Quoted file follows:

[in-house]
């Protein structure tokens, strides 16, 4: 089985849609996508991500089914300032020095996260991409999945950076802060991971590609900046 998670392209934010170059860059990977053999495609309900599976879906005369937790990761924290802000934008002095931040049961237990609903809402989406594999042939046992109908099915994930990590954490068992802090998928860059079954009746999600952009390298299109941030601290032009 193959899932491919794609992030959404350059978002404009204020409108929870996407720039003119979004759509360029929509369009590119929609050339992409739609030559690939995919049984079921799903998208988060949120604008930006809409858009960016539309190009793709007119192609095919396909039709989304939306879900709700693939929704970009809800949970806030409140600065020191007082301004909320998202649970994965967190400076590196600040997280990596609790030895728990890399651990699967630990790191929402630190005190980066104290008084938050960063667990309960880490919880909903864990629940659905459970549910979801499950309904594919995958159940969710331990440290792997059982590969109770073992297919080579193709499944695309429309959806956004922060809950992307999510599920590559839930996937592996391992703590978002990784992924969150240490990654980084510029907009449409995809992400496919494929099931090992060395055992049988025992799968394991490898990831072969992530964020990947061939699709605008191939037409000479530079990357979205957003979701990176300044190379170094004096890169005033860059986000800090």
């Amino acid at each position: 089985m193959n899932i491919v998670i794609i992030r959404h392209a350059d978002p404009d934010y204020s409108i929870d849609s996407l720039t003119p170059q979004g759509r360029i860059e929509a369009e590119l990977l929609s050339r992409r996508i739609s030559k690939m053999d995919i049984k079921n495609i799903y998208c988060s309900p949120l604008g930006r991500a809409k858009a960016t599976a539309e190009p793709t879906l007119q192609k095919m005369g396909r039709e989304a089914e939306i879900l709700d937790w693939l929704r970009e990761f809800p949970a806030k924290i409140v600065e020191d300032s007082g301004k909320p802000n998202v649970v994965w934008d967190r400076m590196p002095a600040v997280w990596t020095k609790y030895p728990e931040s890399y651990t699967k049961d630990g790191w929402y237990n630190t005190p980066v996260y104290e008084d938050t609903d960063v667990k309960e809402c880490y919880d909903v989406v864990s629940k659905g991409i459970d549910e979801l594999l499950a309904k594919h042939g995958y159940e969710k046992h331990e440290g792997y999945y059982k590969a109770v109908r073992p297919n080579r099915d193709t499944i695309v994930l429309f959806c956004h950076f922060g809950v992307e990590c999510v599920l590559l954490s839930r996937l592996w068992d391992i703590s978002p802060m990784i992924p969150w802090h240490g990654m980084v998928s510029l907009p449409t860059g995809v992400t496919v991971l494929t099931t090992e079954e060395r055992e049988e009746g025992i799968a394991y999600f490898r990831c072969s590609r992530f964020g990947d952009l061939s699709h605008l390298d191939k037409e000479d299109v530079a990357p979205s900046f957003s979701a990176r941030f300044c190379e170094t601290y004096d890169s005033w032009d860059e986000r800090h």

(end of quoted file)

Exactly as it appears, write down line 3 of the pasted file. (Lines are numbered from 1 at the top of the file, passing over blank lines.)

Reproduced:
């Amino acid at each position: 089985m193959n899932i491919v998670i794609i992030r959404h392209a350059d978002p404009d934010y204020s409108i929870d849609s996407l720039t003119p170059q979004g759509r360029i860059e929509a369009e590119l990977l929609s050339r992409r996508i739609s030559k690939m053999d995919i049984k079921n495609i799903y998208c988060s309900p949120l604008g930006r991500a809409k858009a960016t599976a539309e190009p793709t879906l007119q192609k095919m005369g396909r039709e989304a089914e939306i879900l709700d937790w693939l929704r970009e990761f809800p949970a806030k924290i409140v600065e020191d300032s007082g301004k909320p802000n998202v649970v994965w934008d967190r400076m590196p002095a600040v997280w990596t020095k609790y030895p728990e931040s890399y651990t699967k049961d630990g790191w929402y237990n630190t005190p980066v996260y104290e008084d938050t609903d960063v667990k309960e809402c880490y919880d909903v989406v864990s629940k659905g991409i459970d549910e979801l594999l499950a309904k594919h042939g995958y159940e969710k046992h331990e440290g792997y999945y059982k590969a109770v109908r073992p297919n080579r099915d193709t499944i695309v994930l429309f959806c956004h950076f922060g809950v992307e990590c999510v599920l590559l954490s839930r996937l592996w068992d391992i703590s978002p802060m990784i992924p969150w802090h240490g990654m980084v998928s510029l907009p449409t860059g995809v992400t496919v991971l494929t099931t090992e079954e060395r055992e049988e009746g025992i799968a394991y999600f490898r990831c072969s590609r992530f964020g990947d952009l061939s699709h605008l390298d191939k037409e000479d299109v530079a990357p979205s900046f957003s979701a990176r941030f300044c190379e170094t601290y004096d890169s005033w032009d860059e986000r800090h």